Wautoma, WI
Current Conditions
0:56 AM CST
Cloudy
Temperature
29°F
Dew Point
24°F
Humidity
81%
Wind
CM at 0 mph
Barometer
29.82 in. F
Visibility
10.00 mi.
Sunrise
07:18 a.m.
Sunset
05:03 p.m.
Overnight Forecast (Midnight-7:00am)
Temperatures will range from 29 to 27 degrees with cloudy skies. Winds will range between 1 and 14 miles per hour from the northwest. Snow accumulation of less than a half inch is predicted.
7-Day Forecast
Thursday
29°F / 27°F
Snow
Thursday
31°F / 9°F
Partly Cloudy
Friday
21°F / 9°F
Partly Cloudy
Saturday
21°F / 5°F
Mostly Cloudy
Sunday
7°F / -2°F
Partly Cloudy
Monday
13°F / -2°F
Light Snow
Tuesday
20°F / 11°F
Light Snow
Detailed Short Term Forecast
Issued at 0:56 AM CST
Thursday...Temperatures will range from a high of 29 to a low of 27 degrees with cloudy skies. Winds will range between 1 and 14 miles per hour from the northwest. Less than 1 inch of snow is possible.
...$dailyWea.get(0).segments.get($o).statement
Overnight ...Temperatures will range from 29 to 27 degrees with cloudy skies. Winds will range between 1 and 14 miles per hour from the northwest. Snow accumulation of less than a half inch is predicted.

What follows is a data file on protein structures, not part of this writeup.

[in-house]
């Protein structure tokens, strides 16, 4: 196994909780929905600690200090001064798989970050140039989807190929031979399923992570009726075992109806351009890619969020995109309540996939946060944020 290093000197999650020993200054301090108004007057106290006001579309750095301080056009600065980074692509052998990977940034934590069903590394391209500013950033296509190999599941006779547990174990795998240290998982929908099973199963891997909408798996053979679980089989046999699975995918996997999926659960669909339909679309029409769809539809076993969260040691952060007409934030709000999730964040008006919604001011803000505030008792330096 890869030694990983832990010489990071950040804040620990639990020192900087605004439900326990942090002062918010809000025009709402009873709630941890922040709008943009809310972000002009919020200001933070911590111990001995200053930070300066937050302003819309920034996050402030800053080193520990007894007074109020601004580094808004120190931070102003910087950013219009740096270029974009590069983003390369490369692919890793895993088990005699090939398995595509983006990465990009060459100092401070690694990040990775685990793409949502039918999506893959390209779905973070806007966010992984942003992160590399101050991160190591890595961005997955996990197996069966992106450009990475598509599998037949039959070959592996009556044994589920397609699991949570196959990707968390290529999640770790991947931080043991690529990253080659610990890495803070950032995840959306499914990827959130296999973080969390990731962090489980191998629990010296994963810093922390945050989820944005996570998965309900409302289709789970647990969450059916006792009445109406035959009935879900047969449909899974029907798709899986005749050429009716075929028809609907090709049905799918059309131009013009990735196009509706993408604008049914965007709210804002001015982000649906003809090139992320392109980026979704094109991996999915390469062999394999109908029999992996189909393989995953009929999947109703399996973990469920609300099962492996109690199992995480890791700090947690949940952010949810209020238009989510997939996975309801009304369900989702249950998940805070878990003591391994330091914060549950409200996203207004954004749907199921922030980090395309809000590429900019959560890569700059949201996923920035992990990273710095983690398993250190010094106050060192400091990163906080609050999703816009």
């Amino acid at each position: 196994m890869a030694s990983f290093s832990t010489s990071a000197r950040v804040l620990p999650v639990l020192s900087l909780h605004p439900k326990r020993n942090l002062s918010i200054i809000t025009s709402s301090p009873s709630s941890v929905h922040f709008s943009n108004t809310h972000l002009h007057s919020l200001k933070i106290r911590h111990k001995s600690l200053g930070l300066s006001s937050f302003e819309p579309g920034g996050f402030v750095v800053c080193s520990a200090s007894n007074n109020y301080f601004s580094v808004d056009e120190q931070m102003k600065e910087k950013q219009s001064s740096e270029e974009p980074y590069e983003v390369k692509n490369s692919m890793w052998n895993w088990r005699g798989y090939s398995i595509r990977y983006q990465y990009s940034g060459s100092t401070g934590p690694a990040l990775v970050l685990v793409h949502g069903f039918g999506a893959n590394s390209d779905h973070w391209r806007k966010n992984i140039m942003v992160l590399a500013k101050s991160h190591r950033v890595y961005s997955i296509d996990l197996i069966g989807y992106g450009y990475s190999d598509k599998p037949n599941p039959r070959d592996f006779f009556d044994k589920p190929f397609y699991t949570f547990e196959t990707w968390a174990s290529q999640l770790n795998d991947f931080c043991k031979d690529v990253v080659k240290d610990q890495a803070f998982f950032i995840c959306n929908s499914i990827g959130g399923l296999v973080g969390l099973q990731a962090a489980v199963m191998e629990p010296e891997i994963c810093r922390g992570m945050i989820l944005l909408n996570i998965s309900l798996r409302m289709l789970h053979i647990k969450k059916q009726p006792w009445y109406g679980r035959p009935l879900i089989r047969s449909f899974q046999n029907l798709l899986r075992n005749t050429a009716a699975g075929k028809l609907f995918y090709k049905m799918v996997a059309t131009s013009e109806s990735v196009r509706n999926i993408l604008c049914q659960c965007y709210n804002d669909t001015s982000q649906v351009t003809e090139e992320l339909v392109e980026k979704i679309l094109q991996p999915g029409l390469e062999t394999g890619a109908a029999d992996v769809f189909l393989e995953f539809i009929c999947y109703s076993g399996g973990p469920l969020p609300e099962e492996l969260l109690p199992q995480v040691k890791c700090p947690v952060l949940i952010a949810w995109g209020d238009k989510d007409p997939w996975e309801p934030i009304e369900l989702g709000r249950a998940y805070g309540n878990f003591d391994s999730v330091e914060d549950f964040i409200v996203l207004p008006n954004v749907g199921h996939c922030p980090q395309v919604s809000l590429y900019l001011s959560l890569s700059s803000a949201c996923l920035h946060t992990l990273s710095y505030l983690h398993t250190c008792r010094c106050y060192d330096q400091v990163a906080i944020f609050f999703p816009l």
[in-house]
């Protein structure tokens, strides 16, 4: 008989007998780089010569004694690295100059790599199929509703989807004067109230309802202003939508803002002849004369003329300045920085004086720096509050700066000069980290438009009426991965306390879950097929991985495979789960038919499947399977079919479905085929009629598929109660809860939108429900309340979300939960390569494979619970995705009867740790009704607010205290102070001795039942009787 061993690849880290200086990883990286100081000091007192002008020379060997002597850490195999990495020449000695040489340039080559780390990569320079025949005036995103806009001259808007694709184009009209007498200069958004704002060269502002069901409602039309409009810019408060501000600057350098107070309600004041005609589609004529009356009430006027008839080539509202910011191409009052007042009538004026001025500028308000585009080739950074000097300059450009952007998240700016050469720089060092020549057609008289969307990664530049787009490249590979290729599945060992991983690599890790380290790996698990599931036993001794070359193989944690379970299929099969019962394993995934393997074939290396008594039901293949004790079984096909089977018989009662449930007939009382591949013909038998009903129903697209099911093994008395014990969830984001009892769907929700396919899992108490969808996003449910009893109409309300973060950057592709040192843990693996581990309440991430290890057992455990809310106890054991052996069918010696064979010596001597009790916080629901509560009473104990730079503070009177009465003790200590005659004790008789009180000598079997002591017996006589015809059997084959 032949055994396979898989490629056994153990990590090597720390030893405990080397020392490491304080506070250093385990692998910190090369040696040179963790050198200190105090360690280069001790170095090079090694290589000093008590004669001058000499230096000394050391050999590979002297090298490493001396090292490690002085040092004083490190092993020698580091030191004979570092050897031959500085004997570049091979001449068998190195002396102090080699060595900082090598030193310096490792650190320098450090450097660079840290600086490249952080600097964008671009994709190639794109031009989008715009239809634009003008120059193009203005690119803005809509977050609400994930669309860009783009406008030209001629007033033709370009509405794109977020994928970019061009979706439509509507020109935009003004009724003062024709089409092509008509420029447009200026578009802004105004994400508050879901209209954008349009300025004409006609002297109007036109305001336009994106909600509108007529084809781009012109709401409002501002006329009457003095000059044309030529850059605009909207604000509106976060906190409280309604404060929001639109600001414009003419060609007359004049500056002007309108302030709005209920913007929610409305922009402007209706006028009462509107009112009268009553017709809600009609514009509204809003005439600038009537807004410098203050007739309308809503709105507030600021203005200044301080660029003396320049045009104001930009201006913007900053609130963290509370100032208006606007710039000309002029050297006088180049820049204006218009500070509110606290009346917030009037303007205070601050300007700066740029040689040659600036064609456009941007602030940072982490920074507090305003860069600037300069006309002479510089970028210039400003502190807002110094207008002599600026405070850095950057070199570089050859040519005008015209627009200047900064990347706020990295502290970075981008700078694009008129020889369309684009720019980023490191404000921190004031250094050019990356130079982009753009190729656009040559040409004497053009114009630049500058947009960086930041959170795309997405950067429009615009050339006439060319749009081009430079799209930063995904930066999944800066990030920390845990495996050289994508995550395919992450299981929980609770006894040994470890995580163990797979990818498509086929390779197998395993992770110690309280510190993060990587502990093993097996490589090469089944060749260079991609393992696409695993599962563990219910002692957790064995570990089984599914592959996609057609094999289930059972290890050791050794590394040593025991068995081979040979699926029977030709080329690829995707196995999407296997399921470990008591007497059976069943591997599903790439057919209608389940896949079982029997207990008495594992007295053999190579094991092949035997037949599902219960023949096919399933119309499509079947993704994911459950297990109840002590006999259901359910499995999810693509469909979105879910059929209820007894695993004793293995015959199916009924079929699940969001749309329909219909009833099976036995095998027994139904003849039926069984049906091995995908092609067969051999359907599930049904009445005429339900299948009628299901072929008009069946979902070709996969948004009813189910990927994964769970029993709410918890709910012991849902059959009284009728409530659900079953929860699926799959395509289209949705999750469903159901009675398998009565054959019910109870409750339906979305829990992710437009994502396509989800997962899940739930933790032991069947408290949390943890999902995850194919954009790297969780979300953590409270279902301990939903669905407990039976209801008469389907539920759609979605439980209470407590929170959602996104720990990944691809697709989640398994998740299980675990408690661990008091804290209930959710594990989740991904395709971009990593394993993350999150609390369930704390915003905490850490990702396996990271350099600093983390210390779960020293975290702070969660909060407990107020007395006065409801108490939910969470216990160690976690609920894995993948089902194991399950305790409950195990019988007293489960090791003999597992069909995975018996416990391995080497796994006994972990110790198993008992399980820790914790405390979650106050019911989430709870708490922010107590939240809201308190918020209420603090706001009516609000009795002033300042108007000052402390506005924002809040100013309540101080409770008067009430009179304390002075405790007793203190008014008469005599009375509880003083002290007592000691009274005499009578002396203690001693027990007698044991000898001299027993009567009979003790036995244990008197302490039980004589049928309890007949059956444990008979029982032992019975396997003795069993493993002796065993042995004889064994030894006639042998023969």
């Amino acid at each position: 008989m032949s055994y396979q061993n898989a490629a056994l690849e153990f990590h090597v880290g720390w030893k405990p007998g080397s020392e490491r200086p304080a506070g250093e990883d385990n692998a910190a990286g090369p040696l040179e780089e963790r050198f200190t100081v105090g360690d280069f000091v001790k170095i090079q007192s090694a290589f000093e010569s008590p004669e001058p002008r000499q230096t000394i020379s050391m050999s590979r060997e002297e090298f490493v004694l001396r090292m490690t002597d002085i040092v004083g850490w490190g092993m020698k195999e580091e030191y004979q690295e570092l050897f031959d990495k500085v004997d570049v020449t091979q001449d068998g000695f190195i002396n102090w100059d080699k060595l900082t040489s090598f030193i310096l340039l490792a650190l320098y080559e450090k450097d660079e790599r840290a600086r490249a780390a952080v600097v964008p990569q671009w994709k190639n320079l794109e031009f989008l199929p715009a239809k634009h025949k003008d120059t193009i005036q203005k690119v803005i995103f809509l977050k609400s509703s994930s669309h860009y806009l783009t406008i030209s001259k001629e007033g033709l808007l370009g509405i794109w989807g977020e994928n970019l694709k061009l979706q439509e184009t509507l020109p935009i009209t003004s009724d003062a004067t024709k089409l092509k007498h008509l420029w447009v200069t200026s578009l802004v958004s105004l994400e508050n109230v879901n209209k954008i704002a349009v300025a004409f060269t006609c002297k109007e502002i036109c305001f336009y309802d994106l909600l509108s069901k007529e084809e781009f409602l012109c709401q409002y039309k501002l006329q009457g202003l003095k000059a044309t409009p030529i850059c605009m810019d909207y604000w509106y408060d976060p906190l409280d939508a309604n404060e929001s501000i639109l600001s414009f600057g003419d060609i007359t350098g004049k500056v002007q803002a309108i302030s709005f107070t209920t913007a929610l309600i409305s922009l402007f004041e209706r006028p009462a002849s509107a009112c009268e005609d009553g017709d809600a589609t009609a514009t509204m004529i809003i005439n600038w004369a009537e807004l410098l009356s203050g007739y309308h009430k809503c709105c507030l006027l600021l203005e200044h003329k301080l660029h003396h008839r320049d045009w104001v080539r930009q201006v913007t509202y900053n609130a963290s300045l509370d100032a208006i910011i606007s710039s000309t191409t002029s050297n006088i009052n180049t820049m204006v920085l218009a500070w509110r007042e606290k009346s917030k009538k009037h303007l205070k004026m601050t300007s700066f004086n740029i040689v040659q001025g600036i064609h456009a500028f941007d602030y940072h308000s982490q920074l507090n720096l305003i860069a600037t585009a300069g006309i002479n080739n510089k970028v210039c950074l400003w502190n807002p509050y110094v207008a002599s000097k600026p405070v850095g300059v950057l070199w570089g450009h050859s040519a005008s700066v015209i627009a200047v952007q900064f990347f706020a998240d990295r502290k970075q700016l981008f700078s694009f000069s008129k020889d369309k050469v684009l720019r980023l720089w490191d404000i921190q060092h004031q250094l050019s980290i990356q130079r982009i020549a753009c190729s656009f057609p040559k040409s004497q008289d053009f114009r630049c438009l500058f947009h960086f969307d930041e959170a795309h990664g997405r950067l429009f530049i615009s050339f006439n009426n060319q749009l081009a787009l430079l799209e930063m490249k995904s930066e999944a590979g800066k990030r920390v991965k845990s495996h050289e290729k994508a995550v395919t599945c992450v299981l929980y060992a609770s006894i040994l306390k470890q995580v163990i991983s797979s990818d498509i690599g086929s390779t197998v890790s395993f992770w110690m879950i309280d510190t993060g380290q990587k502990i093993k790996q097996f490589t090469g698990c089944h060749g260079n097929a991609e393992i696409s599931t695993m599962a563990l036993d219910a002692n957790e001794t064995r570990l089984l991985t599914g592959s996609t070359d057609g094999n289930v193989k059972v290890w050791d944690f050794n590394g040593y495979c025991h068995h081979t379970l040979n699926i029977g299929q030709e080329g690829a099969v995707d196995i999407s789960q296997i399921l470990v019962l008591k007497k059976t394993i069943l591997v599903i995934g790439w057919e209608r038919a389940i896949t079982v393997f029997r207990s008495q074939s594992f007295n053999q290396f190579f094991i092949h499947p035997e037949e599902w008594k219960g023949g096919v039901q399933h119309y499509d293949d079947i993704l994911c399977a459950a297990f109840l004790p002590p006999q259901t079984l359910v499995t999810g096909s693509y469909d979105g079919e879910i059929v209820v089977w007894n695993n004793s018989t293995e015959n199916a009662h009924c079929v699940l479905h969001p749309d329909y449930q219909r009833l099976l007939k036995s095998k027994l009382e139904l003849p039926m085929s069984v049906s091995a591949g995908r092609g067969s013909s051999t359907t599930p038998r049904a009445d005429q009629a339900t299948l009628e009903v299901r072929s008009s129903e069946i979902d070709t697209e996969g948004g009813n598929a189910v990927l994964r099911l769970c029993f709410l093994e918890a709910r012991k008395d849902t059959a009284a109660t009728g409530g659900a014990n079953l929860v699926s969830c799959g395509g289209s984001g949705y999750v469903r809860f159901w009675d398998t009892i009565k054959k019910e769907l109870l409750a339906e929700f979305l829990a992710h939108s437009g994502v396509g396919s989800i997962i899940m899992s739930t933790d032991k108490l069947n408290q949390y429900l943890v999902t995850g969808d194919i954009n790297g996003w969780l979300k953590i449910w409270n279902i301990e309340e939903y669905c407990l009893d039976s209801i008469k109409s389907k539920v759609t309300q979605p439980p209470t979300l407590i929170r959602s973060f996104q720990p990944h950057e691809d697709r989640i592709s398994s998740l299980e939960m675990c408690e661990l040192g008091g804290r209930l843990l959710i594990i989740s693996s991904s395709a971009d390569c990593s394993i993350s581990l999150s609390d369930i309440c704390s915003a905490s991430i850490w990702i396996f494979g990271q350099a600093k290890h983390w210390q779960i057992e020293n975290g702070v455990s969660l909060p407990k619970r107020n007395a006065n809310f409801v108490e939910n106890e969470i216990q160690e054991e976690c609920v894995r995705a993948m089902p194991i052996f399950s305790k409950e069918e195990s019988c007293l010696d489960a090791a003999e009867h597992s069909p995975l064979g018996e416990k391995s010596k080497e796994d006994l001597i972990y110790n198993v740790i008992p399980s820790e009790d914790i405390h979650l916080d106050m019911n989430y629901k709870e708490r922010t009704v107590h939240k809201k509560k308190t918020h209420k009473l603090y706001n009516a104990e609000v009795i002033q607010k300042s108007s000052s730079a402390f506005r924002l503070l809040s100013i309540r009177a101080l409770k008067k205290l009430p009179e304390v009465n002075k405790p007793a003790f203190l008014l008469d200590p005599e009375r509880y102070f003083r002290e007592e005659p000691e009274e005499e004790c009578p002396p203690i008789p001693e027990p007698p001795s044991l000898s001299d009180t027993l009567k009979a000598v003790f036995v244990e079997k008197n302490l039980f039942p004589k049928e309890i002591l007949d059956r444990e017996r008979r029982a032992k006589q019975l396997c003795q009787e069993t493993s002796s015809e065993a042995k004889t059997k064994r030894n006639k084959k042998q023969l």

Thursday...Temperatures will range from a high of 31 to a low of 9 degrees with partly cloudy skies. Winds will range between 7 and 24 miles per hour from the northwest. Less than 1 inch of snow is possible.

Hay theives a problem

for Missouri farmers

Dec. 6, 2012 | 0 comments

As if it's not bad enough that Missouri farmers are trying to survive the worst drought in decades, now many of them are facing a new problem that's costing them big bucks.

Missouri Farm Bureau president Blake Hurst says thieves are actually targeting hay that has been left out in fields prior to being harvested, hauling them off and selling the valuable commodity.

"Of course, no one brands their hay, so if you hook onto it with your tractor or your pickup and make it out the gate, then it's impossible to prove where the hay came from," Hurst said.

With winter approaching and grass dying out, the price for fresh hay to feed livestock is on the rise, and Hurst says that makes unguarded bales a tempting target.

Ironically, it's because of the ongoing drought that fresh hay has become so valuable with the winter season fast approaching.

And it's not just Missouri. This trend is happening in farm states across the country, so much so that some are now putting global positioning trackers inside their bales, in case they're stolen.

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